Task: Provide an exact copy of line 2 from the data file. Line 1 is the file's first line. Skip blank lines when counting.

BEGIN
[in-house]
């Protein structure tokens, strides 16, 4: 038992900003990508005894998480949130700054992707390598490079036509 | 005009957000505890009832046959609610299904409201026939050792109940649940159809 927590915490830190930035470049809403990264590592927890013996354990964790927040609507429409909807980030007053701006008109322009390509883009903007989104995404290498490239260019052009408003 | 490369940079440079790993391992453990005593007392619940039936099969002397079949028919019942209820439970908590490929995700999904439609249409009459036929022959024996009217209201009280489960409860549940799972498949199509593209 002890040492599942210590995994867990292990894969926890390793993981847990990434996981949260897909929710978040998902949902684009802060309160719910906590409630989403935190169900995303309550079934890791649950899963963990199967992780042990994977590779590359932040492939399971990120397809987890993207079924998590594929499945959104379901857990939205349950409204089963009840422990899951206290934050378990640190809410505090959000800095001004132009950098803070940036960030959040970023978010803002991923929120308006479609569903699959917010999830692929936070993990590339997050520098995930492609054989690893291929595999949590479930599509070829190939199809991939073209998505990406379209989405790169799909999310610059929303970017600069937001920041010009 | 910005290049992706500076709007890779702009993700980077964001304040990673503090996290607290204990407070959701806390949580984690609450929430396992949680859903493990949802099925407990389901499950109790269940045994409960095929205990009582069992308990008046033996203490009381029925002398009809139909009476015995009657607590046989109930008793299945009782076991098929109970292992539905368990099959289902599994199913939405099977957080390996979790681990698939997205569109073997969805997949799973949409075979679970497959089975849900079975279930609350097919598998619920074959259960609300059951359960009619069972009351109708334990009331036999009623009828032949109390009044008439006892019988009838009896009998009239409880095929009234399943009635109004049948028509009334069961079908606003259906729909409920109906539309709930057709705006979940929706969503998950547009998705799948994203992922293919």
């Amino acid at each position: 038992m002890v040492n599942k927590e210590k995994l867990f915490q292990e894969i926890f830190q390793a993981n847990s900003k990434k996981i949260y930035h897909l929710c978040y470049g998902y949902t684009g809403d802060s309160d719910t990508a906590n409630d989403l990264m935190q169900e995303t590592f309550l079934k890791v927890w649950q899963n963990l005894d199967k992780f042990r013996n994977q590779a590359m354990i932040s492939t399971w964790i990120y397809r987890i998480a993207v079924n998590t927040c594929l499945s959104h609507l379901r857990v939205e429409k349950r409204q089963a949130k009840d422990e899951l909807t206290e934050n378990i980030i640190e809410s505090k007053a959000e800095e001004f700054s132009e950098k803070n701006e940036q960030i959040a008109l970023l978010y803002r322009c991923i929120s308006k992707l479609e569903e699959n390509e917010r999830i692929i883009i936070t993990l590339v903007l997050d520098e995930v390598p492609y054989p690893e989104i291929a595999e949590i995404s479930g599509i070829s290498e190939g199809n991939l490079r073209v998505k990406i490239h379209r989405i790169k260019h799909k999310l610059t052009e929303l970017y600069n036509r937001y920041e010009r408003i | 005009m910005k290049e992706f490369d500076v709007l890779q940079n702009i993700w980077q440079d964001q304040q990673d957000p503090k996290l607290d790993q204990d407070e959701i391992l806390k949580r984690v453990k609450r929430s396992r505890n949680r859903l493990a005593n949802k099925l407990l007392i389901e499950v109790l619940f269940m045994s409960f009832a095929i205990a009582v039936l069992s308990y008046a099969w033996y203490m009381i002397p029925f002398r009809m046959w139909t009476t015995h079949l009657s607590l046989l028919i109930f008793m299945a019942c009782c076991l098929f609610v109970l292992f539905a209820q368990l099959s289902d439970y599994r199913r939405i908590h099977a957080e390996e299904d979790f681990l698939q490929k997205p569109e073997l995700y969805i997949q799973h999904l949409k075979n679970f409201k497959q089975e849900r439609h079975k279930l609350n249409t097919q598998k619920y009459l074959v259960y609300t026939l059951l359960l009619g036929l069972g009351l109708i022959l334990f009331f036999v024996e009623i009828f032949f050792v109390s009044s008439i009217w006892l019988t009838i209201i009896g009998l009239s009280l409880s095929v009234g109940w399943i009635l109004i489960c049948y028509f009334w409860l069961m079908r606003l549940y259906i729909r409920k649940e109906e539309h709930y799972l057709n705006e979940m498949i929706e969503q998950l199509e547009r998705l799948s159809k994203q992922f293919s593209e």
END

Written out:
């Protein structure tokens, strides 16, 4: 038992900003990508005894998480949130700054992707390598490079036509 | 005009957000505890009832046959609610299904409201026939050792109940649940159809 927590915490830190930035470049809403990264590592927890013996354990964790927040609507429409909807980030007053701006008109322009390509883009903007989104995404290498490239260019052009408003 | 490369940079440079790993391992453990005593007392619940039936099969002397079949028919019942209820439970908590490929995700999904439609249409009459036929022959024996009217209201009280489960409860549940799972498949199509593209 002890040492599942210590995994867990292990894969926890390793993981847990990434996981949260897909929710978040998902949902684009802060309160719910906590409630989403935190169900995303309550079934890791649950899963963990199967992780042990994977590779590359932040492939399971990120397809987890993207079924998590594929499945959104379901857990939205349950409204089963009840422990899951206290934050378990640190809410505090959000800095001004132009950098803070940036960030959040970023978010803002991923929120308006479609569903699959917010999830692929936070993990590339997050520098995930492609054989690893291929595999949590479930599509070829190939199809991939073209998505990406379209989405790169799909999310610059929303970017600069937001920041010009 | 910005290049992706500076709007890779702009993700980077964001304040990673503090996290607290204990407070959701806390949580984690609450929430396992949680859903493990949802099925407990389901499950109790269940045994409960095929205990009582069992308990008046033996203490009381029925002398009809139909009476015995009657607590046989109930008793299945009782076991098929109970292992539905368990099959289902599994199913939405099977957080390996979790681990698939997205569109073997969805997949799973949409075979679970497959089975849900079975279930609350097919598998619920074959259960609300059951359960009619069972009351109708334990009331036999009623009828032949109390009044008439006892019988009838009896009998009239409880095929009234399943009635109004049948028509009334069961079908606003259906729909409920109906539309709930057709705006979940929706969503998950547009998705799948994203992922293919």